What is SAD syndrome and what helps?

I dread the clocks going back an hour.  It means as we move into winter, it’s dark at 4pm in the afternoon.  Many of us feel a little down when summer ends, the nights draw in and the weather gets colder.   However, for some, SAD syndrome can have a serious impact on their lives and ability to function.

What is SAD?

Seasonal affective disorder (SAD) is a type of depression that's related to changes in seasons.   Many people’s symptoms start in the Autumn and continue through the winter months.   A minority of people  suffer from SAD in the spring or early summer. 

The main theory is that a lack of sunlight causes part of the brain (the hypothalamus) to stop working properly.  This in turn affects:

  • the hormone melatonin.  This hormone makes you feel sleepy.  People with SAD may produce too much of this hormone and therefore feel like they need to sleep a lot more than usual 

  • the hormone serotonin – this hormone affects your mood, appetite and sleep.  Low serotonin is linked to depression.

  • your natural body clock.  Sunlight sends important messages to your brain about when to wake, sleep etc. so your natural body clock might be upset by darker days and longer nights.

What are the symptoms?

Symptoms (which are similar to depression) may include

  • A loss of joy in everyday pleasures

  • A lack of interest in things you usually like doing

  • Irritability and/or anxiety

  • A lack of energy

  • A constant feeling of despair

  • Tiredness and a desire to sleep for longer than normal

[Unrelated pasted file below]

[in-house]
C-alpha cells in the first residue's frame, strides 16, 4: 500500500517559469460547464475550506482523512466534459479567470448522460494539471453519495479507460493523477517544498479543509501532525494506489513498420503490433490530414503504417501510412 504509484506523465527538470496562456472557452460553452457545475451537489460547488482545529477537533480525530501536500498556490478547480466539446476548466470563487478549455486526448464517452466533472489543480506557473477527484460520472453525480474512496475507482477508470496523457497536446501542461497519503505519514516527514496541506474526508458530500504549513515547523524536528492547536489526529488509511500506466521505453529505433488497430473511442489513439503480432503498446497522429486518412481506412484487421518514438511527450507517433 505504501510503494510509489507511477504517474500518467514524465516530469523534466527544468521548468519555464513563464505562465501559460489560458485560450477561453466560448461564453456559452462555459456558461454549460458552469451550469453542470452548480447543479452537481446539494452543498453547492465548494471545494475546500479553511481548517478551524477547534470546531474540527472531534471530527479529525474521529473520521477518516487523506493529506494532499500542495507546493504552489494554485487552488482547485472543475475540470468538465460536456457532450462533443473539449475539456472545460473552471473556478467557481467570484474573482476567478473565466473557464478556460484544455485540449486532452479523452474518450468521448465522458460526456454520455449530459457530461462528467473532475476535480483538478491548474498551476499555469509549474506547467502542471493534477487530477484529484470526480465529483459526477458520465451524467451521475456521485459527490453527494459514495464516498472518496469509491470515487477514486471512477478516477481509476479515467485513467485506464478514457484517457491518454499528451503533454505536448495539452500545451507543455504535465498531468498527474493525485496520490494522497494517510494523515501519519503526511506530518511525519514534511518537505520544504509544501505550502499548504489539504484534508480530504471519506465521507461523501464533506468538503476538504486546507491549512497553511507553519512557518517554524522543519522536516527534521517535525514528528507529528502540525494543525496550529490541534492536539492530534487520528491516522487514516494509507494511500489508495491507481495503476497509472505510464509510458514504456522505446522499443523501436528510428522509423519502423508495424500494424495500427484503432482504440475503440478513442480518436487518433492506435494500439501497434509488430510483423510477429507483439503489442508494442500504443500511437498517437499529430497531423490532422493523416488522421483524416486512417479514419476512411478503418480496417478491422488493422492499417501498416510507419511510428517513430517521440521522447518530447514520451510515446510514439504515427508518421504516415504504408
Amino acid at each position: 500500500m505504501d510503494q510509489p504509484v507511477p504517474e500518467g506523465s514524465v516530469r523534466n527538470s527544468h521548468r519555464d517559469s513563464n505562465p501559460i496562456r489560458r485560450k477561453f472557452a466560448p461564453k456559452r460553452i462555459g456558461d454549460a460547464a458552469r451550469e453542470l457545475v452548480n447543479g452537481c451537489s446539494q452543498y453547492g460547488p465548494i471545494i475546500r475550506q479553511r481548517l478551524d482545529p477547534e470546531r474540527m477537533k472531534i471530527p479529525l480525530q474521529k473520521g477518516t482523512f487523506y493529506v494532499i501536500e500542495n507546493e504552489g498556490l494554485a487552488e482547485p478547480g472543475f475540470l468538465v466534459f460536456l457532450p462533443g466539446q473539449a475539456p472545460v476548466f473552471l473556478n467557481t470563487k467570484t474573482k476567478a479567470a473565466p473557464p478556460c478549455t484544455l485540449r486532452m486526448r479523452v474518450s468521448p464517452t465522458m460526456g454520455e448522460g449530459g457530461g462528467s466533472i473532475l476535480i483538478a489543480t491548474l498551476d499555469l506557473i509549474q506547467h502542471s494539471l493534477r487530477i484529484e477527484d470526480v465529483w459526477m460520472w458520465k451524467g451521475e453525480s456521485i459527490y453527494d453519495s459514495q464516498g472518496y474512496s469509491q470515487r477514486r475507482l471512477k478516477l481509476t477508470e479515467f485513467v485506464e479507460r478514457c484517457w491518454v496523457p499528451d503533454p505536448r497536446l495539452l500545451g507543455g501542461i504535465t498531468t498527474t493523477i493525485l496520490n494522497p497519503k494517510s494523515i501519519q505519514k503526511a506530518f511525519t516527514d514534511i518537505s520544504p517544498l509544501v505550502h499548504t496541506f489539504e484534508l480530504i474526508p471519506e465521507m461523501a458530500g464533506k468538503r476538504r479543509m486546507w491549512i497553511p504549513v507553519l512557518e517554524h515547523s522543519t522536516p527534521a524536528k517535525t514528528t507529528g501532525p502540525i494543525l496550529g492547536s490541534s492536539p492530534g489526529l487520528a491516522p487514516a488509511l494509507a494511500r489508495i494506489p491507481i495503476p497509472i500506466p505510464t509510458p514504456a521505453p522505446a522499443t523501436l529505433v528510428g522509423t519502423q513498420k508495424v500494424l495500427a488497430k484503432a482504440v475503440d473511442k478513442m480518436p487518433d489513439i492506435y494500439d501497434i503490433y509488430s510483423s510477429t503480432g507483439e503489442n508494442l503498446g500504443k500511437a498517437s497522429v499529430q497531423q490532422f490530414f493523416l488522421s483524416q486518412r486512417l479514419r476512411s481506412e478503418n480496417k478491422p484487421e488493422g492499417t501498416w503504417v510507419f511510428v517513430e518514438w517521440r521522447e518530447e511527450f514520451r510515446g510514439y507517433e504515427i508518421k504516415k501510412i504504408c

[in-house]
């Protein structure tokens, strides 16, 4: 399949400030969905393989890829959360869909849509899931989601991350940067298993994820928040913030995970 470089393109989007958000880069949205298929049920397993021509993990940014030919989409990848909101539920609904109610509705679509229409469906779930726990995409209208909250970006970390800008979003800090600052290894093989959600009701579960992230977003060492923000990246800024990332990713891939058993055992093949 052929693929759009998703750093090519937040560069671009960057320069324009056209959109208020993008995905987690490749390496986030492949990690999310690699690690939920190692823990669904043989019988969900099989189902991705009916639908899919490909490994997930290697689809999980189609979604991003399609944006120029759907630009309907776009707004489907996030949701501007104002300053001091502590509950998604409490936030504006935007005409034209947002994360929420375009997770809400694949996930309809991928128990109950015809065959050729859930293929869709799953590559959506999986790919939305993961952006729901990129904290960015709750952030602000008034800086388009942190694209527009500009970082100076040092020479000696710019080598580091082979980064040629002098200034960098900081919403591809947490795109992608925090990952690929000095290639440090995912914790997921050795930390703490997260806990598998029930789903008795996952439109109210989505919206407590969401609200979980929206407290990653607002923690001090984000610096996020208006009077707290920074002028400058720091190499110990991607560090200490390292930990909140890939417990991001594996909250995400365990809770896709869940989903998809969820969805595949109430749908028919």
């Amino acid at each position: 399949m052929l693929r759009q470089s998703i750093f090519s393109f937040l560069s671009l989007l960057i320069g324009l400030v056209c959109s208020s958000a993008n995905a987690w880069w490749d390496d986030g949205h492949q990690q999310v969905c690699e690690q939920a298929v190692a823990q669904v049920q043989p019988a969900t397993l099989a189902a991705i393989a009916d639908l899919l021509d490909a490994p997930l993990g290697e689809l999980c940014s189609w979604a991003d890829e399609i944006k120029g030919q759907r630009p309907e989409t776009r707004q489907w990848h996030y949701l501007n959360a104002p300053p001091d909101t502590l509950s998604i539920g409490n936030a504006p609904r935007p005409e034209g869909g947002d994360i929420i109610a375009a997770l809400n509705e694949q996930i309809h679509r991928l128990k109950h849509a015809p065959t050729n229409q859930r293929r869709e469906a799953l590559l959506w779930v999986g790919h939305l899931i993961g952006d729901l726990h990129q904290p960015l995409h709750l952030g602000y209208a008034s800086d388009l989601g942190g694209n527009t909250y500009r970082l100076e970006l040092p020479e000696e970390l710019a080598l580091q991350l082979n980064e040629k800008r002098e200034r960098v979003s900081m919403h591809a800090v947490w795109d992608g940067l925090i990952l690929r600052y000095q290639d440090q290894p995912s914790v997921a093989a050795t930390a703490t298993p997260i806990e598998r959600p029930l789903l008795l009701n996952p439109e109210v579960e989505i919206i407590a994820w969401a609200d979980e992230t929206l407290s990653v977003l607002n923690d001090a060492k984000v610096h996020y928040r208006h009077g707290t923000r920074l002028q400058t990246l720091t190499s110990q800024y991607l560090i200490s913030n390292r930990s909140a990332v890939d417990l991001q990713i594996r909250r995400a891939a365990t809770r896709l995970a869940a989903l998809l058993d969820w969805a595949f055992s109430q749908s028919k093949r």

• Cravings for carbohydrates

What can help you feel better?

It is important to consider how the symptoms are affecting your life.  If you are struggling to cope you should visit your GP.  The GP may prescribe counselling and/or anti- depressants if your condition is severe.

If you feel you can manage your condition yourself, it is worth trying the following:

  • Try to get outdoors at least once a day during daylight hours

  • Invest in a light box – a special light that is very bright (Typically the recommended intensity of light is 10,000 lux).  I use this one on my desk throughout the winter months.

  • They also make light boxes that wake you up by simulating dawn, gradually waking you up as the light becomes brighter.  I had one of these and found it a very relaxing way to wake up.

  • Exercise – this boosts your serotonin

  •  Try guided meditation or practising mindfulness exercises

How do I know if I am suffering from SAD?

Consider the list of symptoms above and see how many match the way you are feeling.  Think back to this time in previous years, is there a pattern you can identify?  Are you generally happier, more energetic and optimistic in the summer months?

If you feel your symptoms are manageable try some of the self-care remedies listed above.  If you feel you are not coping, whether it is SAD or not, you should seek help from your GP/medical practitioner for an expert diagnosis, and on-going support.

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